Posted on

should all fashion retailers worry about the metaverse?

The metaverse is amazing, but it’s also scary for many people. With the rise of high-end fashion brands like Gucci and Versace entering the metaverse, can smaller retailers afford not to be there?

The question isn’t whether to be in the metaverse, but rather how. Can you afford not to be there? While it cannot currently reach very many browsers, what most people see is that the rich and famous are entering this new realm of brand marketing. Whether or not they can afford tuition into this exclusive college remains to be seen.

It’s far too early to predict what will come of the metaverse, yet it doesn’t seem that small fashion brands can afford not to pay attention.

The Metaverse has recently been discussed when it comes to Virtual Reality (VR) and Augmented Reality (AR) platforms. Many experts are speculating about the future of this technology, especially when it comes to advertising opportunities. The question is should small fashion brands be worried about the metaverse?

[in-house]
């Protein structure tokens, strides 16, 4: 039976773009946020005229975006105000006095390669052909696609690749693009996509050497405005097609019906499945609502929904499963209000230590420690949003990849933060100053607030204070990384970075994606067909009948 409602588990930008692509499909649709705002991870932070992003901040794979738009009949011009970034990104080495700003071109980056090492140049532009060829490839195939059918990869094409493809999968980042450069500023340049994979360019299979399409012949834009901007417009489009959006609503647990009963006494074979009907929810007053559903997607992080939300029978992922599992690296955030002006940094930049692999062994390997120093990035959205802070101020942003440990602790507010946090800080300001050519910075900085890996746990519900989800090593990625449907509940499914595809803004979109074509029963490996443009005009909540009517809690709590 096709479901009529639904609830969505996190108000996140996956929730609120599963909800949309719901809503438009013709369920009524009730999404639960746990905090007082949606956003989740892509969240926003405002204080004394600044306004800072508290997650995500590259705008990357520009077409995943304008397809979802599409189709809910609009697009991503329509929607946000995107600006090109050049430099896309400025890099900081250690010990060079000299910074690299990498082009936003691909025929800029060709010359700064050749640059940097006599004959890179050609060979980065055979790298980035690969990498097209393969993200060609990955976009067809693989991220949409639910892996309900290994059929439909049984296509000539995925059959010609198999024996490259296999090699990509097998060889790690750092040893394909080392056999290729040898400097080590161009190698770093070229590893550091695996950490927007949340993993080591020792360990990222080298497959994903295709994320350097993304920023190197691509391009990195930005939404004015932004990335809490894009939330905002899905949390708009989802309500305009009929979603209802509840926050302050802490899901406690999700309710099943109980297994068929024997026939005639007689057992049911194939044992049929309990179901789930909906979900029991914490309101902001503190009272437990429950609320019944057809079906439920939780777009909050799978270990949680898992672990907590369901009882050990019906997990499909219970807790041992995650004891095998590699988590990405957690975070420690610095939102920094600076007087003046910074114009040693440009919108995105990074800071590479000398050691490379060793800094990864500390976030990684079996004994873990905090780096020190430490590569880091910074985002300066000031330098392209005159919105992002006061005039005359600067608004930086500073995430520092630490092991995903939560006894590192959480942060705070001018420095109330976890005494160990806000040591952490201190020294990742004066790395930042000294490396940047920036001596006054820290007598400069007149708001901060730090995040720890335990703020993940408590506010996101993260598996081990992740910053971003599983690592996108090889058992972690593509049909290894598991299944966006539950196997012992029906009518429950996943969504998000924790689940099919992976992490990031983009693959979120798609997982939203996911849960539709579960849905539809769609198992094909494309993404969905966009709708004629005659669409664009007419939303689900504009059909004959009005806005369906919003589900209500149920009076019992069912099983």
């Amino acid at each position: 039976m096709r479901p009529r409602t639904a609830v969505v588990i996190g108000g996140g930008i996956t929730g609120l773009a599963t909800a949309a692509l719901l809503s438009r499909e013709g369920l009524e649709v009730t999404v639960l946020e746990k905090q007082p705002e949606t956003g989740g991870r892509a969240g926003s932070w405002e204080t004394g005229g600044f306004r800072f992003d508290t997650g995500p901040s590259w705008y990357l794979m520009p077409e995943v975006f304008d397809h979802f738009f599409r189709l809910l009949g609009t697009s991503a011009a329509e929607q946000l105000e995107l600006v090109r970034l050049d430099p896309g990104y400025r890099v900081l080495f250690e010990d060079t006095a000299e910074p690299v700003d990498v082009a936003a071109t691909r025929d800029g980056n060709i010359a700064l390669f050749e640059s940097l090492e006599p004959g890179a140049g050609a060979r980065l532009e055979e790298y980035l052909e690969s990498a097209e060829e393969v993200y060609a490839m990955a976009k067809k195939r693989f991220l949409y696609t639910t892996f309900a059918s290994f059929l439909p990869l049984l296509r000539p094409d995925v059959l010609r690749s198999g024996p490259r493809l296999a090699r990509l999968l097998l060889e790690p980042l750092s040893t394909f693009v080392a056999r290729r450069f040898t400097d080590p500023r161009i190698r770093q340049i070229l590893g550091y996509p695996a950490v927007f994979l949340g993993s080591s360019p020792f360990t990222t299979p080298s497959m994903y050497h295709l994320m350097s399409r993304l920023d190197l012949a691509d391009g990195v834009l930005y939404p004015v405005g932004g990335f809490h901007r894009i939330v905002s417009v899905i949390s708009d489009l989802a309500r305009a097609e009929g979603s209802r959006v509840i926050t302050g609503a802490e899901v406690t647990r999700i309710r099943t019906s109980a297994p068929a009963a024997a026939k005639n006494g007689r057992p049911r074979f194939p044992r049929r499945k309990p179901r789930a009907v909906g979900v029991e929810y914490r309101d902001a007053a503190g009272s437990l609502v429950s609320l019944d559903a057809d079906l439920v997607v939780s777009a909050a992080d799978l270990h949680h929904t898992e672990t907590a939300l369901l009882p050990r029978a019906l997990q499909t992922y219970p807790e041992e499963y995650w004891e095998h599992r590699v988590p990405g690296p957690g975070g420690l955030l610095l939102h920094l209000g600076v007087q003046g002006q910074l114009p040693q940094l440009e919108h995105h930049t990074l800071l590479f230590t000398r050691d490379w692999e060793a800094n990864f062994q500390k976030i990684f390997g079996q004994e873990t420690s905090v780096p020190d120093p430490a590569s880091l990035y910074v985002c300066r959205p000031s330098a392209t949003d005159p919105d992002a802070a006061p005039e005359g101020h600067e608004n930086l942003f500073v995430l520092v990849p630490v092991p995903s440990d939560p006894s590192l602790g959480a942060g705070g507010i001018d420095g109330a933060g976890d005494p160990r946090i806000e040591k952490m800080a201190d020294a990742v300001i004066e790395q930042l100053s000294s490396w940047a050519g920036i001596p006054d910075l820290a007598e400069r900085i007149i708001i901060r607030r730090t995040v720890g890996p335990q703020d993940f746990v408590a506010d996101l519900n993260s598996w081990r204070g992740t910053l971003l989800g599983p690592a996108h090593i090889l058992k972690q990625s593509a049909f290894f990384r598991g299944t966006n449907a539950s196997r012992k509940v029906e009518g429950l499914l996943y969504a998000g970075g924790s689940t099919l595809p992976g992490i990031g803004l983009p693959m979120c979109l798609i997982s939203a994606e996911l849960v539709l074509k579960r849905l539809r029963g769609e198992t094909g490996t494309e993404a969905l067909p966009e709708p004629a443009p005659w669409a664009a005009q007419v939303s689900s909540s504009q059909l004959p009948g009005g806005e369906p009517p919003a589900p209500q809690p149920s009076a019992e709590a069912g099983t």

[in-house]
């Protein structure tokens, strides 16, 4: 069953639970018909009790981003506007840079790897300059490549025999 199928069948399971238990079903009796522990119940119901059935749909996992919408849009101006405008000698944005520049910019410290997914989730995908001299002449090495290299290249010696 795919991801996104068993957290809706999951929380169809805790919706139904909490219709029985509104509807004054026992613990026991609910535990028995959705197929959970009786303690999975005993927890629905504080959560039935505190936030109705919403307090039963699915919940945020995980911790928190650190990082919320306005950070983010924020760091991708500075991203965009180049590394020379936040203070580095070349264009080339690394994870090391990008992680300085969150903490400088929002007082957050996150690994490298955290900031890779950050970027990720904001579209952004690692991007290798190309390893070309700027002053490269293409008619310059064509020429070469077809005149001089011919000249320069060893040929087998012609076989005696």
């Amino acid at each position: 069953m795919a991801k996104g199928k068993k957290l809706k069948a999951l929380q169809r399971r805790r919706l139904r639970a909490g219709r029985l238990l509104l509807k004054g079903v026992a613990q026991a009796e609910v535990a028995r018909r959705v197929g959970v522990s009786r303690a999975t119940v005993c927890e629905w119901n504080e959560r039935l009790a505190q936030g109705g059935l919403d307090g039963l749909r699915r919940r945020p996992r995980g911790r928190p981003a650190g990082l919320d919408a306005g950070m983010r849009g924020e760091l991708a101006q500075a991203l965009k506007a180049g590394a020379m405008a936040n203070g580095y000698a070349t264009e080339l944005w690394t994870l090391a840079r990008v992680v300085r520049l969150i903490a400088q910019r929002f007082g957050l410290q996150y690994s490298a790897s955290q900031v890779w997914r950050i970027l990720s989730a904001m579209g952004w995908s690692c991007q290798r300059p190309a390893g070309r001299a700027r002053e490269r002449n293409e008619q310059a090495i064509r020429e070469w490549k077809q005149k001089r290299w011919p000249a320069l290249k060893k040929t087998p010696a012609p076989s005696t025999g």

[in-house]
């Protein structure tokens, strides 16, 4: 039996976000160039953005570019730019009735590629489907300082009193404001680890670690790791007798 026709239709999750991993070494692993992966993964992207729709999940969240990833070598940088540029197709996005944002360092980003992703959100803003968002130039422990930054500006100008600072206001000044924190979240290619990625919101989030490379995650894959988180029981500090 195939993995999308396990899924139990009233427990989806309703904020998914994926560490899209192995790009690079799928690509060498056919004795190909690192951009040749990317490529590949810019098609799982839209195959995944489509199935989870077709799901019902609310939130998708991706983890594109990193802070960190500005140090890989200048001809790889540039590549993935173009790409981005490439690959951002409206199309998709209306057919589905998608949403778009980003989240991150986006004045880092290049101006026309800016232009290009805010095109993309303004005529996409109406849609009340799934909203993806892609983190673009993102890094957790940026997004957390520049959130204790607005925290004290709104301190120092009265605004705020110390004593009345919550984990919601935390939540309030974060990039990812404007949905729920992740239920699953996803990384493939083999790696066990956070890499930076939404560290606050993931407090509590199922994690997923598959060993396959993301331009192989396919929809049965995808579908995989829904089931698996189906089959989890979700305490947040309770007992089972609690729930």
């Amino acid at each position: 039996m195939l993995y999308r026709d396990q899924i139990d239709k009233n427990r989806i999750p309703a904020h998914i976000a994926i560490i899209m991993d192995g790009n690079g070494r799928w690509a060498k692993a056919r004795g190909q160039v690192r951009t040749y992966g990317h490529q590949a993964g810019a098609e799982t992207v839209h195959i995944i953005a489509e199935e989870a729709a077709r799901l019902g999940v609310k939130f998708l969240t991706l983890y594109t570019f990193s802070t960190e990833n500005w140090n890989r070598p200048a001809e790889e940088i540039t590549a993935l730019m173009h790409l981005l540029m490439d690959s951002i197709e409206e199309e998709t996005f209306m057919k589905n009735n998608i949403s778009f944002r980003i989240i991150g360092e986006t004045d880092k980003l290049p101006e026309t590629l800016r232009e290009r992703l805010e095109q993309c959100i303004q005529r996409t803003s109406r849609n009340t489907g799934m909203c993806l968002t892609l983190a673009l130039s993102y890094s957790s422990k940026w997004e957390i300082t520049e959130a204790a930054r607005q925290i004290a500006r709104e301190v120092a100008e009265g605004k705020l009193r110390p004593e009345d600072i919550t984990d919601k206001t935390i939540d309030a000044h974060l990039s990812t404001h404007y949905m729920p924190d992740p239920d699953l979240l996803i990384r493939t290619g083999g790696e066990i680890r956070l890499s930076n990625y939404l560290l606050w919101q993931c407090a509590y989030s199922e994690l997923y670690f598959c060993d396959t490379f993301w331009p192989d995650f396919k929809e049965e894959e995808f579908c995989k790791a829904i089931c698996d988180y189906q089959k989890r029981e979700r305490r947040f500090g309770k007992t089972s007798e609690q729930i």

Due to the large amount of high-end brands entering this new realm, many are wondering if it’s worth investing in. However, given that there is no clear business model for monetizing on these platforms, can you afford not to be developing strategies for them? If high-end fashion retailers like Dior and Gucci find success here, do their smaller competitors stand a chance?

The reality of this emerging market is that it will become increasingly difficult to distinguish yourself from your competition. As more people come into the metaverse looking for brand engagement, your target demographic may simply pass you by. Not only that, but if people can’t find what they’re looking for it will make a bad first impression.